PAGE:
Kaspersky warns of 'highly unusual' spyware campaign
Experts from Kaspersky have discovered a new strain of malware that has targeted over 35 000 computers in 195 countries.
While investigating a different series of attacks, Kaspersky found this new malware that had several similarities to “Manuscrypt”, a custom malware employed in the notorious Lazarus APT group’s ThreatNeedle campaign against the defence industry, and hence named it PseudoManuscrypt.
This latest scourge contains advanced spying capabilities and has been seen targeting government organisations as well as industrial control systems across a wide range of industries.
According to Kaspersky, threat actors often have industrial organisations in their cross hairs, as the financial gain and intelligence gathering in a successful attack is significant. Last year, the company saw a lot of interest in these types of organisations from notorious APT groups including APT41 and Lazarus.
From 20 January to 10 November last year, Kaspersky products blocked this new malware on more than 35 000 computers worldwide, discovering that many of the targets were industrial and government organisations, including military-industrial enterprises and research laboratories. Some 7.2% of attacked computers were part of industrial control systems, with engineering and building automation representing the most affected industries.
How it works
PseudoManuscrypt is initially downloaded on the victim’ systems through fake pirated software installer archives, some of which are for ICS-specific pirated software.
Kaspersky says it is likely these fake installers are offered via a malware-as-a-service platform, but in some cases it was installed via the infamous Glubteba botnet. After initial infection, a complicated infection chain is initiated which eventually downloads the main malicious module.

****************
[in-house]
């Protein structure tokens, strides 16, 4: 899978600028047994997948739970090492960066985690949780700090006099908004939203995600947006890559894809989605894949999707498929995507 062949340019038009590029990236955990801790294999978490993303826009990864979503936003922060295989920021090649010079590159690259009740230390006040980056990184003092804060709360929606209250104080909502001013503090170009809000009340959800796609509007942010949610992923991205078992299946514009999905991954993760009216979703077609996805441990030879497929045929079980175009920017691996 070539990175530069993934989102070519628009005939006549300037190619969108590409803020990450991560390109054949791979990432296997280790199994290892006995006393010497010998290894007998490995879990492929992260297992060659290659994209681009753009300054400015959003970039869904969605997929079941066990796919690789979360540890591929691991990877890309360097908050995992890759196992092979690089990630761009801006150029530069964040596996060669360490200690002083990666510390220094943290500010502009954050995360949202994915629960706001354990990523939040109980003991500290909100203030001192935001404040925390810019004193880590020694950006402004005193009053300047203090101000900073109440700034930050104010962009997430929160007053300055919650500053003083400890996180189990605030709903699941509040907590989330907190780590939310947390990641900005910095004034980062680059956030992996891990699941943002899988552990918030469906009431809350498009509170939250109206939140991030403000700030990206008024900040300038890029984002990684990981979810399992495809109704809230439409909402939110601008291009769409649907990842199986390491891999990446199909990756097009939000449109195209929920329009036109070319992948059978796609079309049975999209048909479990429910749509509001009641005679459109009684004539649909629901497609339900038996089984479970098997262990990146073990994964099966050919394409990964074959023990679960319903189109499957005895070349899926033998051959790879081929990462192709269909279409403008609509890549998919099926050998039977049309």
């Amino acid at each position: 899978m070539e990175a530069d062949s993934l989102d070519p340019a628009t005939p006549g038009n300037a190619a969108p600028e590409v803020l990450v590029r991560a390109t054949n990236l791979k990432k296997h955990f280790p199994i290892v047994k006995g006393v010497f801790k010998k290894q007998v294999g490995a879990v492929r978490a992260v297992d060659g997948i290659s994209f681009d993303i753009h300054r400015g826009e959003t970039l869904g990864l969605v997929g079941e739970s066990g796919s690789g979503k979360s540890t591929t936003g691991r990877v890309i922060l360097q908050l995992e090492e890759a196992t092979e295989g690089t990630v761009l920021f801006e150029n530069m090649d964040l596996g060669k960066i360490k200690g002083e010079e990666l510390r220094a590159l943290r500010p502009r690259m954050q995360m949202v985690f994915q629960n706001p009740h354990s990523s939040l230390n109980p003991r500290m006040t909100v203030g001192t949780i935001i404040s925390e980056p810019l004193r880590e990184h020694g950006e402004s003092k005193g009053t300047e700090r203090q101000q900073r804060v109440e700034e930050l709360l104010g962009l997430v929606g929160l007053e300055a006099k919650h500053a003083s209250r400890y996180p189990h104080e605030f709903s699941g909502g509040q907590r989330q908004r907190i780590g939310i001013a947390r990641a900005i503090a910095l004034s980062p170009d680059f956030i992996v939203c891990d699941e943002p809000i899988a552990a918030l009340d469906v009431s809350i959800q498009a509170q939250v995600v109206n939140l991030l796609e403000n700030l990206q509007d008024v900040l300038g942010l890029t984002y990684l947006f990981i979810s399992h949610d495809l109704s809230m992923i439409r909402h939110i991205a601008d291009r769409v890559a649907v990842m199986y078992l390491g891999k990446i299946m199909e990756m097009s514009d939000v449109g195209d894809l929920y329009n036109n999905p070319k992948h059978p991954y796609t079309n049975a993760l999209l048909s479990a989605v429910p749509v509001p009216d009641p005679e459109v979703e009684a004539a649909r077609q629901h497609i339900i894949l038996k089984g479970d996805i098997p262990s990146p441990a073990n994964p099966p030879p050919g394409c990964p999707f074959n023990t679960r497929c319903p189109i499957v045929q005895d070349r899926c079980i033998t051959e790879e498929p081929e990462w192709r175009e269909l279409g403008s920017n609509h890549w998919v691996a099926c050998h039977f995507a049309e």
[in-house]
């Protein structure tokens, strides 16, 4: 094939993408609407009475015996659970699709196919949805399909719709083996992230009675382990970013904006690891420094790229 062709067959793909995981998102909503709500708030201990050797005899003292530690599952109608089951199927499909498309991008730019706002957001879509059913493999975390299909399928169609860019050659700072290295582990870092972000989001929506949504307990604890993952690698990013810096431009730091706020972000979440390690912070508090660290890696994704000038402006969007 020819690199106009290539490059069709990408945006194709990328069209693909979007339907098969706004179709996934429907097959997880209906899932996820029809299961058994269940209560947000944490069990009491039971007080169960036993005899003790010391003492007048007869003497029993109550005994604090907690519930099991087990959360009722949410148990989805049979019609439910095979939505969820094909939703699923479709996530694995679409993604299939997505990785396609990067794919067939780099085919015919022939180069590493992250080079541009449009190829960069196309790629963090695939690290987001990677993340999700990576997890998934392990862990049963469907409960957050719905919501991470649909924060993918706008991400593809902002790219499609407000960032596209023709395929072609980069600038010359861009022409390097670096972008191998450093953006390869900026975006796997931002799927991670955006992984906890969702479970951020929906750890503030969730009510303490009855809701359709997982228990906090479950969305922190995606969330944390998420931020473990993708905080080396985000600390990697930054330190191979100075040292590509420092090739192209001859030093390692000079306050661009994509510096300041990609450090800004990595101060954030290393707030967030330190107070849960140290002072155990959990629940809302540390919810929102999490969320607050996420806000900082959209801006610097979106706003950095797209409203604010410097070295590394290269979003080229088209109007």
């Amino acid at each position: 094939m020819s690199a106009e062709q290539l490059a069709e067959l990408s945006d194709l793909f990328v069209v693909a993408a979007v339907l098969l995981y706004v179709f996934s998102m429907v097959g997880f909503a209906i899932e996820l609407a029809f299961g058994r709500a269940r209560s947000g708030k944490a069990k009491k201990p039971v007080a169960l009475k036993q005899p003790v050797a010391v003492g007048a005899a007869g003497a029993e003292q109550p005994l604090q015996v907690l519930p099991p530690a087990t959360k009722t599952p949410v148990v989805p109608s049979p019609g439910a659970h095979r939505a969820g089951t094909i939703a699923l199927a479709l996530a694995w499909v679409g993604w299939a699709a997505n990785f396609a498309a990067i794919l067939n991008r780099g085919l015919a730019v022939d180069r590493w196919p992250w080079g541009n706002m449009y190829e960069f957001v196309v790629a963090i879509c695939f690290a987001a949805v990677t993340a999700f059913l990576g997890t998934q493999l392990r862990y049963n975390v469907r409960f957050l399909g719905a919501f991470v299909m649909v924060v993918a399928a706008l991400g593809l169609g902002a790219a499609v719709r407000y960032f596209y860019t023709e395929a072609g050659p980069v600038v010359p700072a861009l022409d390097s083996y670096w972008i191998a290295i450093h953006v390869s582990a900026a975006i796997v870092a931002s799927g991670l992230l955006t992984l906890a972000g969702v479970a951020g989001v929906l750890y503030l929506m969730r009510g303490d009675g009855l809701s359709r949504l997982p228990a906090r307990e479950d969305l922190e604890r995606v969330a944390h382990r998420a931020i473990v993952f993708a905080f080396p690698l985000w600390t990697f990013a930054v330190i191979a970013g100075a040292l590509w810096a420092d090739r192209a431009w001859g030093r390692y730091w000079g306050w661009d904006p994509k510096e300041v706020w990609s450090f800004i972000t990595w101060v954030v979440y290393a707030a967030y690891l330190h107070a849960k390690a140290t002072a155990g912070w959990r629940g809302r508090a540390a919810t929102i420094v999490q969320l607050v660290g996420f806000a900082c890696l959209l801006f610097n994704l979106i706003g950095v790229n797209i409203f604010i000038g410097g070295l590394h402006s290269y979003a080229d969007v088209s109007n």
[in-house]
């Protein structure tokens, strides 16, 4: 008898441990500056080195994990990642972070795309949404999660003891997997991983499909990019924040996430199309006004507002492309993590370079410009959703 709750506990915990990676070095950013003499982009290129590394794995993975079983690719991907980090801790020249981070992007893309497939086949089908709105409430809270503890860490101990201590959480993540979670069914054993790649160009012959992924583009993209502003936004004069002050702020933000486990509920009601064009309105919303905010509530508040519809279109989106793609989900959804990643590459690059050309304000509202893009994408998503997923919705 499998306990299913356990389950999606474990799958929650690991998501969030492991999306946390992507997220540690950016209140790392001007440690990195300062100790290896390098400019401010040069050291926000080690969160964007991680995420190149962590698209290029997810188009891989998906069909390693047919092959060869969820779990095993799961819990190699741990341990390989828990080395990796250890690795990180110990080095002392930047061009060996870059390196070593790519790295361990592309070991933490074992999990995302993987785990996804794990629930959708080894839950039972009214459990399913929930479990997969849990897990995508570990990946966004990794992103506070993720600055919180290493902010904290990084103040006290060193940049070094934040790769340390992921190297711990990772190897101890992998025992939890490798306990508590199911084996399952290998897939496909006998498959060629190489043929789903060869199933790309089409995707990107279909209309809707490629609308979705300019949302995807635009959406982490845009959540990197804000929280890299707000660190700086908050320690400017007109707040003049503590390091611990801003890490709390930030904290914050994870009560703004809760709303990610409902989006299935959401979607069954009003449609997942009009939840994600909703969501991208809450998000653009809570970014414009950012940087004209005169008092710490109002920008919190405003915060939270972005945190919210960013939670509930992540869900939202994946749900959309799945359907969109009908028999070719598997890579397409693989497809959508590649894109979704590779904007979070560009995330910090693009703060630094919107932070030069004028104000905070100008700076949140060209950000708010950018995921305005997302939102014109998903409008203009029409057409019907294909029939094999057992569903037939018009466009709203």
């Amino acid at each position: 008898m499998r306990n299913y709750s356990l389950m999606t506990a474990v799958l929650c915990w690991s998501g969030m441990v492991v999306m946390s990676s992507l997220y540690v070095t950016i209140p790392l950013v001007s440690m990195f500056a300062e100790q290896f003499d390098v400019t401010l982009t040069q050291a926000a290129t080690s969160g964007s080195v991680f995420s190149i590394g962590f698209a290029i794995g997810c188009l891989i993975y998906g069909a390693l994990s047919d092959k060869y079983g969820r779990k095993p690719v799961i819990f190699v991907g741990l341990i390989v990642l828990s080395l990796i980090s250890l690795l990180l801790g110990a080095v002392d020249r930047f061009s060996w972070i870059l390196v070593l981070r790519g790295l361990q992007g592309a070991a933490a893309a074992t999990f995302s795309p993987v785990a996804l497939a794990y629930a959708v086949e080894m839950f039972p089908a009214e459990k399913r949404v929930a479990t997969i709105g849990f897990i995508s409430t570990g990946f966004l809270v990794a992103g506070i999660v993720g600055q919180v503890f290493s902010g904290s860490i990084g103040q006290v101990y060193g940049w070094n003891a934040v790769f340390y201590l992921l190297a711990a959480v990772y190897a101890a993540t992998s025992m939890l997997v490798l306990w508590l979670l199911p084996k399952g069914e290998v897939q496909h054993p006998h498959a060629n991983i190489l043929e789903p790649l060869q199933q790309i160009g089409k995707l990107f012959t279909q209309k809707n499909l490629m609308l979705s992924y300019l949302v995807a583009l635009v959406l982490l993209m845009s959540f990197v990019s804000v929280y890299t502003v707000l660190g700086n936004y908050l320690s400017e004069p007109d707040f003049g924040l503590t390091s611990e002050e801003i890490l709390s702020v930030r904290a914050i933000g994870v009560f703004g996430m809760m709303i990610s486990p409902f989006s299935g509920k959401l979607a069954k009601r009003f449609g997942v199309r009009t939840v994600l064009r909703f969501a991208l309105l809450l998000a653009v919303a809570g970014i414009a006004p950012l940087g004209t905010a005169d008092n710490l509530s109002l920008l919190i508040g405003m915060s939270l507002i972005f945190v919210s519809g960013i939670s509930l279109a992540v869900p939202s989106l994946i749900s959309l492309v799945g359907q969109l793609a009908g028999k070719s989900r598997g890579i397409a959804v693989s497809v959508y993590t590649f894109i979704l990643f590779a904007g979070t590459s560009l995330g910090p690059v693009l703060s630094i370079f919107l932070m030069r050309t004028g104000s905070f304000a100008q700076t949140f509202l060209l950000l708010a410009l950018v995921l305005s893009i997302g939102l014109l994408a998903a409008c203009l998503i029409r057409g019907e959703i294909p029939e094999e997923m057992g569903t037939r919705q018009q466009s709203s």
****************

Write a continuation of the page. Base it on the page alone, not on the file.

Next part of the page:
One fact is clear: this is a threat that specialists need to pay attention to.Vyacheslav Kopeytsev, Kaspersky
There are two variants of this module, both of which are capable of advanced spyware capabilities, including logging keystrokes, copying data from the clipboard, stealing VPN (and potentially RDP) authentication credentials and connection data, copying screenshots, etc.
Although the attacks show no preference for any specific industry, the large number of engineering computers attacked, including systems used for 3D and physical modeling and digital twins, suggest that industrial espionage may be one objective.
Strangely enough, several of the victims share ties with the victims of another Lazarus campaign, and data is sent to the bad actors’ server over a rare protocol using a library that has previously only been used with APT41’s malware.
Regardless, due to the high number of victims and the lack of an explicit focus, Kaspersky does not link the campaign to Lazarus or any known APT threat actor.
Vyacheslav Kopeytsev, security expert at Kaspersky, says this is a highly unusual campaign, and the company is still piecing together the information it has.
“However, one fact is clear: this is a threat that specialists need to pay attention to. It has been able to make its way onto thousands of ICS computers, including many high-profile organisations. We will be continuing our investigations, keeping the security community apprised any new findings,” he ends.